Dan Auerbach of The Black Keys, after having produced Dr. John last year, has turned his attention to Bombino, 33, whose Nomad (Nonesuch) is bringing the singer/songwriter/guitarist international fame for the first time beyond Saharan Africa. Bombino’s from a tribe in Niger, a tribe that’s been fighting their government over their civil rights for years. In and out of exile, one of his tribe’s freedom fighters left behind a guitar. Then, as a teen living in Libya, he discovered Hendrix and Mark Knopfler. He’d sit for hours at his job as a herder watching the animals and practicing, eventually jamming with bands where his six-string wizardry earned him barroom hotshot honors. In 2009, filmmaker Ron Wyman made it his business to track down the local legend (it took him a year). Bombino, at the time, was in hiding after two of his bandmates were killed in a rebellion. Wyman wound up including Bombino in a documentary film, plus he produced Bombino’s 2011 solo CD, Agadez. And now we have Nomad: mysterious, soulful, percussive, with his coarse-to-fine sandpaper voice singing in his native language. With its trippy, jam-happy Afro-pop sheen, punctuated by Bombino’s electric bursts, Nomad might make a few critic Top 10 lists this year.


The music of Brad Vickers & His Vestapolitans on Great Day In The Morning (ManHatTone) is good for you. It’s the aural equivalent of fresh, local organic produce grown with no pesticides or antibiotics: sweet ‘n’ bluesy jug band music with a good-time feel-good back-porch acoustic vibe like on Tampa Red’s “Anna Lou Blues,” some early folk music, swing and rags. The fiddles are flyin’, the upright bass is plucked provocatively, there’s handclaps, even a little double-sax action on the aptly-named opener “Little Gem” and others. You got your banjo and electric bass when needed, some dobro, drums and, of course, Brad’s vocals and big-time bottleneck guitar playing which is all over this, his fourth and best album yet.


Kelly Richey, where have you been all my life? For her 15th album, Sweet Spirit (Sweet Lucy), the ballsy blues rocker gives the kind of performance leaving blood, sweat and other bodily fluids on the floor. This girl is bad! She wrote all 10 songs, plays lead guitar like Jimmy Page, sings like Big Mama Thornton and, with the help of bass/drums/two percussionists/three keyboardists, has fashioned an album that would be AC/DC in its primal aggression but is so much more in its blues-soaked soul. “Hard Workin’ Woman” sums it all up as a fitting closer. And you can tell in the song titles themselves—“I Went Down Easy,” “Leavin’ It All Behind,” “Fast Drivin’ Mama,” “Dyin’” and “One Way Ticket” being the best of the batch—that this gal won’t take any guff. So love her or leave her alone. I opt to love her from now on.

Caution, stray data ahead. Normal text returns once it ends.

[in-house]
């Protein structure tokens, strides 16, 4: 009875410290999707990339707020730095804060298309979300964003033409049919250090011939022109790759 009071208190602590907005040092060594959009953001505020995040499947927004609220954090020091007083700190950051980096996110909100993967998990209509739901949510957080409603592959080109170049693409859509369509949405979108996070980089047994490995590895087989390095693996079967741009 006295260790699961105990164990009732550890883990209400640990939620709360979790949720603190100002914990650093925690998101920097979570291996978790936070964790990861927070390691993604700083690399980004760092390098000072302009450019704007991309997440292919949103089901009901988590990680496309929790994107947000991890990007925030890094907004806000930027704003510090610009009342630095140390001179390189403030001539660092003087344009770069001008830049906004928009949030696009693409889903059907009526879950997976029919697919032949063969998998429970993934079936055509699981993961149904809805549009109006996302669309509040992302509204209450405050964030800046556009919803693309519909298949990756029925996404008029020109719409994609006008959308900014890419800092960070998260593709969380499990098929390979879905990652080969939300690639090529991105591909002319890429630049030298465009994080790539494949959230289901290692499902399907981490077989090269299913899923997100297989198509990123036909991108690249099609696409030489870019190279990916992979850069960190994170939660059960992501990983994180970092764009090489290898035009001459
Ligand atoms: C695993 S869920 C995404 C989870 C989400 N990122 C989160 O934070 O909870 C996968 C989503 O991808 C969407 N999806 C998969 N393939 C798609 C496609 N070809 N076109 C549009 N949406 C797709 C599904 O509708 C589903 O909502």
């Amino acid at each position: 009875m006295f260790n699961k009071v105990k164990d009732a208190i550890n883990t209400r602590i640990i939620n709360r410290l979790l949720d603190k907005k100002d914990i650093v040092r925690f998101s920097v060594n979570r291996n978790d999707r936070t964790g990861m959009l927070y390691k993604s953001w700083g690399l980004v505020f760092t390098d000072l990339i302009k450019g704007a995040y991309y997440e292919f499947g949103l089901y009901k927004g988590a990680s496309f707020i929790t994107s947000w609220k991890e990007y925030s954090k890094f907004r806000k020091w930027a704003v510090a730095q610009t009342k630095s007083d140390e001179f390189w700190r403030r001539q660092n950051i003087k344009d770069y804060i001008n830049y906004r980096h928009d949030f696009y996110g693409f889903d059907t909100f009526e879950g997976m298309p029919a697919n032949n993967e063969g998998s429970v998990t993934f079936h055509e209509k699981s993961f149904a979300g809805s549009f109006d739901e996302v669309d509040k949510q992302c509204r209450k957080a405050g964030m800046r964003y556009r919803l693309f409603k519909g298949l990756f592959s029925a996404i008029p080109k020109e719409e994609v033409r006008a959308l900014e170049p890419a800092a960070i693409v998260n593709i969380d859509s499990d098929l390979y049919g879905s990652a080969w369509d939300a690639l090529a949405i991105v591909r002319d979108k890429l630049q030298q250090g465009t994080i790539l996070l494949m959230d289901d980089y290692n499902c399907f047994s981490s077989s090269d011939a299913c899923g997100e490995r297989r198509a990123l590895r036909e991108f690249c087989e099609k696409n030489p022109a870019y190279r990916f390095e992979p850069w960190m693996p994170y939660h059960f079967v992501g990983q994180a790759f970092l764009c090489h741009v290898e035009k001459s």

Since I keep telling everybody to turn off country radio and the crap it promotes, it’s only fair—since I love country music—to turn folks on to the real deal. A Million Stars (Home Perm) by the ultra-talented Ashleigh Flynn won’t get played by the corporations but it’s worth seeking out if you want real homespun ballsy compositions with resolve, conviction and sweetness. The gal can write and sing with the best of them. She’s out of Oregon and this fourth on her own label, produced by Chris Funk of The Decemberists, could be construed as a modern alternative/Americana classic. She sings of the mythic Cattle Annie in the title-track who had to disguise herself as a man to gain access to the Wild West by riding the outlaw trails. She goes Dixieland in telling the story of mysterious bootlegger “Prohibition Rose.” Todd Snider helps out on “See That Light,” a song with a strong moral. She reaches back to 1928 Ma Rainey for “Prove It On Me.” Bluegrass is represented by “Dirty Hands Dirty Feet.” She’s got a rebel-yell about her and she’s not above some well-placed profanity and even a little proselytizing (very little, don’t worry) in a mid-song gay-rights rap. You go, girl!


Pierce My Heart (self-released, paulpierceproject.webs.com) by The Paul Pierce Project is the best Steely Dan album since the Dan’s Everything Must Go in 2003. It’s a fascinating musical excursion when you consider the fact that Pierce, a singer/songwriter/drummer, uses the Dan template—the funk, the lyrics, the vocals, the arrangements—in which to present his originals. Hey, I’m not complaining. It’s a keeper. I wonder if Donald Fagen’s heard it.

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